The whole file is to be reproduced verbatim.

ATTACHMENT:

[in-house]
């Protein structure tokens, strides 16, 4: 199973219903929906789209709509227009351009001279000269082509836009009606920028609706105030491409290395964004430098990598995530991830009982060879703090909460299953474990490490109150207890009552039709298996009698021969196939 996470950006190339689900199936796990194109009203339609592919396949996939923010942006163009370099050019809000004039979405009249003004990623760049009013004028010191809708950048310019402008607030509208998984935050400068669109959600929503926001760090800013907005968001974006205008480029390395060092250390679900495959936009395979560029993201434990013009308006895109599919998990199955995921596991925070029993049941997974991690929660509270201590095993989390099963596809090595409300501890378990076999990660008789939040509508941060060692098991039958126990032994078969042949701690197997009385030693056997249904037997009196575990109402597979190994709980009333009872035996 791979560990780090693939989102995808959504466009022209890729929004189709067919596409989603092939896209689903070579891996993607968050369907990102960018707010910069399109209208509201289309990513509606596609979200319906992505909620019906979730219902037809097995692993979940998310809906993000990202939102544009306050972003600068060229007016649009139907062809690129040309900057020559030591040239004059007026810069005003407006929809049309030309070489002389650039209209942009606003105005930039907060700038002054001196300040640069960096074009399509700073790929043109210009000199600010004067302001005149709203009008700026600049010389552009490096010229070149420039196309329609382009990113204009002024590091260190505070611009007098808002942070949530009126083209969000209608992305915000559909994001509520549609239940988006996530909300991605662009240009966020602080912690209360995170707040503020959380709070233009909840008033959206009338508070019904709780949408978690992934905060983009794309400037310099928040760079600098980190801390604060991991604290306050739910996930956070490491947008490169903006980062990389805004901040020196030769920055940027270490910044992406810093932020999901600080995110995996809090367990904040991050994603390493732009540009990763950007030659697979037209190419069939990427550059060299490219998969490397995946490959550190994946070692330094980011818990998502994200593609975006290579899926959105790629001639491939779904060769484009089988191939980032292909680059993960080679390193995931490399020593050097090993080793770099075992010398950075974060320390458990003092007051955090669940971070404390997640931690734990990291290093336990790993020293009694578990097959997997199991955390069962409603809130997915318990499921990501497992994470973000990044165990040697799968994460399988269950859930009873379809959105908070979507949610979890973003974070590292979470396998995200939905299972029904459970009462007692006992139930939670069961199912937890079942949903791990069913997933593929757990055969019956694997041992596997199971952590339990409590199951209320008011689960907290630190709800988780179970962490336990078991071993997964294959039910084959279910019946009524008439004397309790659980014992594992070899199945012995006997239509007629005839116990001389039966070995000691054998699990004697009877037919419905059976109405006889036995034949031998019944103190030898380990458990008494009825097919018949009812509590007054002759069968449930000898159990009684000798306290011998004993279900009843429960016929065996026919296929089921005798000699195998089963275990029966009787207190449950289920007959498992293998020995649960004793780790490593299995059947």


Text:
[in-house]
């Protein structure tokens, strides 16, 4: 199973219903929906789209709509227009351009001279000269082509836009009606920028609706105030491409290395964004430098990598995530991830009982060879703090909460299953474990490490109150207890009552039709298996009698021969196939 996470950006190339689900199936796990194109009203339609592919396949996939923010942006163009370099050019809000004039979405009249003004990623760049009013004028010191809708950048310019402008607030509208998984935050400068669109959600929503926001760090800013907005968001974006205008480029390395060092250390679900495959936009395979560029993201434990013009308006895109599919998990199955995921596991925070029993049941997974991690929660509270201590095993989390099963596809090595409300501890378990076999990660008789939040509508941060060692098991039958126990032994078969042949701690197997009385030693056997249904037997009196575990109402597979190994709980009333009872035996 791979560990780090693939989102995808959504466009022209890729929004189709067919596409989603092939896209689903070579891996993607968050369907990102960018707010910069399109209208509201289309990513509606596609979200319906992505909620019906979730219902037809097995692993979940998310809906993000990202939102544009306050972003600068060229007016649009139907062809690129040309900057020559030591040239004059007026810069005003407006929809049309030309070489002389650039209209942009606003105005930039907060700038002054001196300040640069960096074009399509700073790929043109210009000199600010004067302001005149709203009008700026600049010389552009490096010229070149420039196309329609382009990113204009002024590091260190505070611009007098808002942070949530009126083209969000209608992305915000559909994001509520549609239940988006996530909300991605662009240009966020602080912690209360995170707040503020959380709070233009909840008033959206009338508070019904709780949408978690992934905060983009794309400037310099928040760079600098980190801390604060991991604290306050739910996930956070490491947008490169903006980062990389805004901040020196030769920055940027270490910044992406810093932020999901600080995110995996809090367990904040991050994603390493732009540009990763950007030659697979037209190419069939990427550059060299490219998969490397995946490959550190994946070692330094980011818990998502994200593609975006290579899926959105790629001639491939779904060769484009089988191939980032292909680059993960080679390193995931490399020593050097090993080793770099075992010398950075974060320390458990003092007051955090669940971070404390997640931690734990990291290093336990790993020293009694578990097959997997199991955390069962409603809130997915318990499921990501497992994470973000990044165990040697799968994460399988269950859930009873379809959105908070979507949610979890973003974070590292979470396998995200939905299972029904459970009462007692006992139930939670069961199912937890079942949903791990069913997933593929757990055969019956694997041992596997199971952590339990409590199951209320008011689960907290630190709800988780179970962490336990078991071993997964294959039910084959279910019946009524008439004397309790659980014992594992070899199945012995006997239509007629005839116990001389039966070995000691054998699990004697009877037919419905059976109405006889036995034949031998019944103190030898380990458990008494009825097919018949009812509590007054002759069968449930000898159990009684000798306290011998004993279900009843429960016929065996026919296929089921005798000699195998089963275990029966009787207190449950289920007959498992293998020995649960004793780790490593299995059947």